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Christi Belcourt (apihtâwikosisâniskwêw / mânitow sâkahikanihk) is a visual artist, environmentalist, social justice advocate, and avid land-based based arts and language learner. She is most well known for her large painted floral landscapes of Metis beadwork.

Christi is a visual artist with a deep respect for the traditions and knowledge of her people. Like generations of Metis artists before her, she celebrates the beauty of the natural world while exploring nature’s symbolic properties. Her paintings are found within many public and permanent collections across North America including the National Gallery of Canada, the Art Gallery of Ontario, the Gabriel Dumont Museum, the Thunder Bay Art Gallery, the Minneapolis Institute of Art among others. She was named Aboriginal Arts Laureate for 2014 by the Ontario Arts Council. In 2016 she received both the Premiers Arts Award and a Governor General’s Award for Innovation. In 2023 she received two Honorary Doctorates; Visual Arts from Algoma University (Sault Ste. Marie, ON) and Doctor of Letters Wilfrid Laurier University (Waterloo, ON).

She has co-organized several large national community-based projects of note including Walking With Our Sisters (2012-2021) which was a national touring commemoration in honour of Murdered and Missing Indigenous women, girls and two-spirit people, the Willisville Mountain Project (2010-2013) a community arts project which resulted in Vale Mining agreeing to not quarry the Willisville Mountain, various ongoing works with Onaman Collection and Nimkii Aazhibikong a year round land-based arts and language space in Northeastern Ontario.


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Artist Statement

When you look at Indigenous art traditions around the world, there are often a direct connections to the land implied in some way within the art. Its no different for Metis People who were historically known as “The Flower Beadwork People.” The understanding of how we’re supposed to live on the land is encoded into our beliefs which are sometimes found the designs and symbols present in our artwork.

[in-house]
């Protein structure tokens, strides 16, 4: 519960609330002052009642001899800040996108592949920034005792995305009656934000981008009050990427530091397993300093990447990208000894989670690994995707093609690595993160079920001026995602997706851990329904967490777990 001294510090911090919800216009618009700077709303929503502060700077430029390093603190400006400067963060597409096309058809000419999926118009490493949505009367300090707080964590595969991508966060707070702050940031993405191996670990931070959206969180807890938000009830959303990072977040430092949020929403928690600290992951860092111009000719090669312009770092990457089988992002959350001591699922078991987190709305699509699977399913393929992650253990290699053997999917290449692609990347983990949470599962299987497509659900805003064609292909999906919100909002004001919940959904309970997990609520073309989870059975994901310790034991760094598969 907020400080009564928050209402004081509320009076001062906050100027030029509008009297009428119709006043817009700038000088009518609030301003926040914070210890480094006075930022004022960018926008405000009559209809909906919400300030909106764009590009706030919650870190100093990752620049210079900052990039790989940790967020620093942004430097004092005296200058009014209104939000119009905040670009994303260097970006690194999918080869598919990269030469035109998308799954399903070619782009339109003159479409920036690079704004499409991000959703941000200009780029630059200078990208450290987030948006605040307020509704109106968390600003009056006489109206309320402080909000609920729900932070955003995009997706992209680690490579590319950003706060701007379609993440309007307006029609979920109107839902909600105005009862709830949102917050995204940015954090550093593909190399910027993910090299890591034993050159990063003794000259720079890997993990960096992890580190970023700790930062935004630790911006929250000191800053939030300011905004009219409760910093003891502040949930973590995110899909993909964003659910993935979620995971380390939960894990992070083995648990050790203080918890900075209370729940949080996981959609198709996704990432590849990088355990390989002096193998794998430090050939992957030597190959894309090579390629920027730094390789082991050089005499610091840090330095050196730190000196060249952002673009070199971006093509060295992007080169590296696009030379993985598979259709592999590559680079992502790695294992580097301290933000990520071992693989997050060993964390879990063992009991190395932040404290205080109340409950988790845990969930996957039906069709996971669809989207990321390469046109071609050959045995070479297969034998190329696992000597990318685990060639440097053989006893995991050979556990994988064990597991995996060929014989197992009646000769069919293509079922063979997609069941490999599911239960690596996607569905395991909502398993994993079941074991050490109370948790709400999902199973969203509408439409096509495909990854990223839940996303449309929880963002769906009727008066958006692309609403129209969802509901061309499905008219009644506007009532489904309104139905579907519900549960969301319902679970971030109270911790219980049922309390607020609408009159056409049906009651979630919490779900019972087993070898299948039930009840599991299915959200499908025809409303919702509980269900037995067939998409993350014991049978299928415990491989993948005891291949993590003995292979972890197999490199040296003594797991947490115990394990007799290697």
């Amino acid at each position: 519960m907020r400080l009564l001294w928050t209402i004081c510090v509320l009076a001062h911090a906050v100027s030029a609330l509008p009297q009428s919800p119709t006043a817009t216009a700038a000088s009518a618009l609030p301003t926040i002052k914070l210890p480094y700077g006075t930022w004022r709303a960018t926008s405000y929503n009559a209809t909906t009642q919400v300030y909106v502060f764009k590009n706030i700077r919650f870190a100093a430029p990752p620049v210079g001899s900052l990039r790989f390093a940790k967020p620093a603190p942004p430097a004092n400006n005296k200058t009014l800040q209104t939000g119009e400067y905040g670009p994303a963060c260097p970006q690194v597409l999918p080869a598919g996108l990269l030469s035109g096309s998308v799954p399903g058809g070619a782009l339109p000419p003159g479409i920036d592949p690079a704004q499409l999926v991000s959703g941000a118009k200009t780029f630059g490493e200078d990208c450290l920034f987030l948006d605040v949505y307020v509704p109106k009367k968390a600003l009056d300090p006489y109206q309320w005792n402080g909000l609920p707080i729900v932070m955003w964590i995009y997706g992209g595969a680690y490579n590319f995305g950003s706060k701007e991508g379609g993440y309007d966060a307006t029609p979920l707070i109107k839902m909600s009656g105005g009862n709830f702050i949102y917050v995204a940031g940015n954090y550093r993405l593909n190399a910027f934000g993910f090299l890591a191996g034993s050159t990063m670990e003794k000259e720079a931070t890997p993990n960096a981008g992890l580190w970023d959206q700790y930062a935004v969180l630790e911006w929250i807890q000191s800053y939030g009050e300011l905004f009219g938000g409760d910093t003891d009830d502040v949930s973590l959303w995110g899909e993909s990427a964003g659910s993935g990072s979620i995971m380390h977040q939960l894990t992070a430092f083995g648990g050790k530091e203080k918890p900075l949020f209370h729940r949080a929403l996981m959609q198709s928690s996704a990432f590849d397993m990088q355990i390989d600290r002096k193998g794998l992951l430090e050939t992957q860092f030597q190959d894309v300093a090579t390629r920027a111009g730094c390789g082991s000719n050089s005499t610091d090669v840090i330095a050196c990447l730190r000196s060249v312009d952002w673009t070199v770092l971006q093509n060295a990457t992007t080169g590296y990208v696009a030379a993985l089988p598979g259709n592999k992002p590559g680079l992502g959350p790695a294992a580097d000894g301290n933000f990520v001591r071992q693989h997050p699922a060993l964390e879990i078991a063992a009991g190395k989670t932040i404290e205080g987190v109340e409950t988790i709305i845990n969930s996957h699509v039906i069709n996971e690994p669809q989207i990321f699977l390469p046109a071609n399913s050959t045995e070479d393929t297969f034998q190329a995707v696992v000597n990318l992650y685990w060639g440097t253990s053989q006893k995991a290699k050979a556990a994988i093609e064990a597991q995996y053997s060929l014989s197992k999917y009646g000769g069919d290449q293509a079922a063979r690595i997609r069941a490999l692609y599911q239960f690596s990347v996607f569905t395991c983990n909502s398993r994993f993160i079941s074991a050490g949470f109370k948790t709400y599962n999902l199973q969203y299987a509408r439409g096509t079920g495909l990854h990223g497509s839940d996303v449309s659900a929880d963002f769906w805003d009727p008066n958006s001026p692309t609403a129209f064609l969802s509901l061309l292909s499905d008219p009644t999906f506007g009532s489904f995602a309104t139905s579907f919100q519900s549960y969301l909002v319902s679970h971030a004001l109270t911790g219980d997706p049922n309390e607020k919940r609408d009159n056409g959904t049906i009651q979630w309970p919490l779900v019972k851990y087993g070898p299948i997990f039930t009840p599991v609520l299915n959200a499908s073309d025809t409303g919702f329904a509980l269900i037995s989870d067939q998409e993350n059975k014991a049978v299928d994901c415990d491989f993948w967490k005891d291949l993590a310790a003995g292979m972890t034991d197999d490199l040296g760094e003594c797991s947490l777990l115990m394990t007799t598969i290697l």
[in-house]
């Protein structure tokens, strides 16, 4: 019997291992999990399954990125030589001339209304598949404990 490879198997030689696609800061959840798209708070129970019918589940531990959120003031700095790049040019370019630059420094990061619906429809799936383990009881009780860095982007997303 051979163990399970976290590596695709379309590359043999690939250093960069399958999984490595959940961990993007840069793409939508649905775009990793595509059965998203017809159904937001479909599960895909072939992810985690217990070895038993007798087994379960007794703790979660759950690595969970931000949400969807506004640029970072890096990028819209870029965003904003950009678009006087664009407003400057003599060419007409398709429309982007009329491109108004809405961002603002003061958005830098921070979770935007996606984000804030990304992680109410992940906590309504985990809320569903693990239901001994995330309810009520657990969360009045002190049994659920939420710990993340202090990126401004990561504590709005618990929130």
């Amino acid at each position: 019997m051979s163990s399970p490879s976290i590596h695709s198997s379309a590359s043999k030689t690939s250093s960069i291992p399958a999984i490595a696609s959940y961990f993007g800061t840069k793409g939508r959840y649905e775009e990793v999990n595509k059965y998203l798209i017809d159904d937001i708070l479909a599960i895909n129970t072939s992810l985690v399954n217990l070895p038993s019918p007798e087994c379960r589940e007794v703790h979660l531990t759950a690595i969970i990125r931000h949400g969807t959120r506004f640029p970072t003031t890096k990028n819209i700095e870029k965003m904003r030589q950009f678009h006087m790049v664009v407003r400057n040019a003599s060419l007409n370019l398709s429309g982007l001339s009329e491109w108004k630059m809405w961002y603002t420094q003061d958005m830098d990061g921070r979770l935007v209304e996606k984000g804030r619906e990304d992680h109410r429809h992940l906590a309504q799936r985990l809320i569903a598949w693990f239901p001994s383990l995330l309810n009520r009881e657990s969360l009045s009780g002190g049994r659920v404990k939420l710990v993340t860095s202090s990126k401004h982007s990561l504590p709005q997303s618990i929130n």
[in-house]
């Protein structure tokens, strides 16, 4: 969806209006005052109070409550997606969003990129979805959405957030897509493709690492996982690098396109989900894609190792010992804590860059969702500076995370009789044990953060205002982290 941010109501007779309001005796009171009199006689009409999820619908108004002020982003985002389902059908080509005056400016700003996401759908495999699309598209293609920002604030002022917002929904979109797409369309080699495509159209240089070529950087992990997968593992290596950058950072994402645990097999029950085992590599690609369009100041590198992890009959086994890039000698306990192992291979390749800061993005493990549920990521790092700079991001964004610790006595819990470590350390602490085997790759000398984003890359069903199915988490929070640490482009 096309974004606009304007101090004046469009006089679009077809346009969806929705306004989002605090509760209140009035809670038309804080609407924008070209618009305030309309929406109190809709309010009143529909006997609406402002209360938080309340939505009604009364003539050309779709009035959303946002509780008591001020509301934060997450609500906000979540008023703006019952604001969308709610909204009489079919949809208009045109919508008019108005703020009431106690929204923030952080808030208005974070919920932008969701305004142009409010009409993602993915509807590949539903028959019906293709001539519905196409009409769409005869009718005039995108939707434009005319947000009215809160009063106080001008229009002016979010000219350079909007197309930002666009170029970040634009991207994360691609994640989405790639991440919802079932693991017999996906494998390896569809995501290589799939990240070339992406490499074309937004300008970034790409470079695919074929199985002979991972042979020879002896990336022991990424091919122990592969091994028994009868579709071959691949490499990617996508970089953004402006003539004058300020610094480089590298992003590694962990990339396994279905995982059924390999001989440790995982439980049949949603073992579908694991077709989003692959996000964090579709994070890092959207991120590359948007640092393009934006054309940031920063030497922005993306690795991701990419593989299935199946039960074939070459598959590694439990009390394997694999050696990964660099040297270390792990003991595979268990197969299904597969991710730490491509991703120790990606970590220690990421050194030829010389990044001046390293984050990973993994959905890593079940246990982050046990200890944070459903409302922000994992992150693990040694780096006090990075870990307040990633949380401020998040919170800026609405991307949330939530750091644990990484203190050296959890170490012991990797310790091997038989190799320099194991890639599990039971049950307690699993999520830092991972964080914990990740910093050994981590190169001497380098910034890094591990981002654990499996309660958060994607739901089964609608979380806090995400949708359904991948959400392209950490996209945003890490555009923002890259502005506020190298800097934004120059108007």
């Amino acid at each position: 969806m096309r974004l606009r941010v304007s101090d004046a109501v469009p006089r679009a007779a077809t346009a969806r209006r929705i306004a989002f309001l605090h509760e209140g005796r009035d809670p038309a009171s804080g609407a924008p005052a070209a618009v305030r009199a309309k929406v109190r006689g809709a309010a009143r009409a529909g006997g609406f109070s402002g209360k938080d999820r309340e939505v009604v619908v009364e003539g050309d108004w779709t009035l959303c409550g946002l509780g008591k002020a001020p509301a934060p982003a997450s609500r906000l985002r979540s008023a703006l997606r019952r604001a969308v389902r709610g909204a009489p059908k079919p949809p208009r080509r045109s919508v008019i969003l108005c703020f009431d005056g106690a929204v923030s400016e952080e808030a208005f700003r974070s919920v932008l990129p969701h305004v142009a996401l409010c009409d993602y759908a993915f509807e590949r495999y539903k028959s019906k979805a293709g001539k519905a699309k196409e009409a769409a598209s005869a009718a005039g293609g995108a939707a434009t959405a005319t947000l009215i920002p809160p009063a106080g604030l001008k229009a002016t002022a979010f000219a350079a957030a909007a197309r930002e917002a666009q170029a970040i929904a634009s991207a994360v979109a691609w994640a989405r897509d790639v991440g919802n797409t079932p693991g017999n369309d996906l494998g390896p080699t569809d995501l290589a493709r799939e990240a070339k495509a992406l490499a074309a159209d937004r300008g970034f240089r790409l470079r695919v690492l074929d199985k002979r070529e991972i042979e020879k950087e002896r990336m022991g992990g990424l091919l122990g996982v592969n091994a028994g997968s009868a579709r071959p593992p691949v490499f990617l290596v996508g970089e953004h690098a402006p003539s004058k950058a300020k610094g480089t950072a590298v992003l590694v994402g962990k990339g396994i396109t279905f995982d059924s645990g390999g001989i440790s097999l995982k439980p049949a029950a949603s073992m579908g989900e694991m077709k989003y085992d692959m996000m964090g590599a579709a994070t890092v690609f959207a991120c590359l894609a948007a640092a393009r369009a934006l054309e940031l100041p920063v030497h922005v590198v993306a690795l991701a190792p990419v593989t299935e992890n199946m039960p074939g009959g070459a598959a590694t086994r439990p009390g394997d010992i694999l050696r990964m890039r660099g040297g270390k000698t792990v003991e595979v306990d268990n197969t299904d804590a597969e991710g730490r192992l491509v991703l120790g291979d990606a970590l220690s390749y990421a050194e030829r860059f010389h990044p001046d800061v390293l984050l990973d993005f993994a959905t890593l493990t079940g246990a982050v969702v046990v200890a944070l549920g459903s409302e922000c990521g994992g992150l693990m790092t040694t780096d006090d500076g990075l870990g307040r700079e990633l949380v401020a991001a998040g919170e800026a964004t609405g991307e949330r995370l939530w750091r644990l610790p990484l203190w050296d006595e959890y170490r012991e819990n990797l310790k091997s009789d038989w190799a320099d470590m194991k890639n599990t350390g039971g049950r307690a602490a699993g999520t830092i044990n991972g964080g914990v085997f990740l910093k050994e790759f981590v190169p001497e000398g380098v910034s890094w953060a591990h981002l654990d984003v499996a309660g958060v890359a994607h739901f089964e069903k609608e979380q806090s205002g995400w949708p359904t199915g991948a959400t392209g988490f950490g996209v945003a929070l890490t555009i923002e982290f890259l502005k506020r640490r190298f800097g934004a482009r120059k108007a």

When I’m creating my art, I’m not simply transferring beadwork patterns onto the canvas; there has to be meaning behind it. So I will include  certain plants or symbols into the painting that have a specific reason or coding behind them. It’s always primarily a message about the respect for lands and waters: the respect we need to have for the earth and everything that is around us. As human beings, we are mistaken if we think we are superior to other species.

My heart overflows with love for the beauty of this world.

I see war, but I paint flowers.

I paint what I want for this world. I try to reflect to the best of my ability the power and sacredness of Mother Earth which is the sacredness of all life as we know it.

May we live long enough to see humankind turn away from violence and greed and towards creating a world based on caring and giving. May we live long to see the world embrace global disarmament.

Prayers for the sick to be healed.
For the bombs to stop.
Freedom and dignity, care and enough for all.

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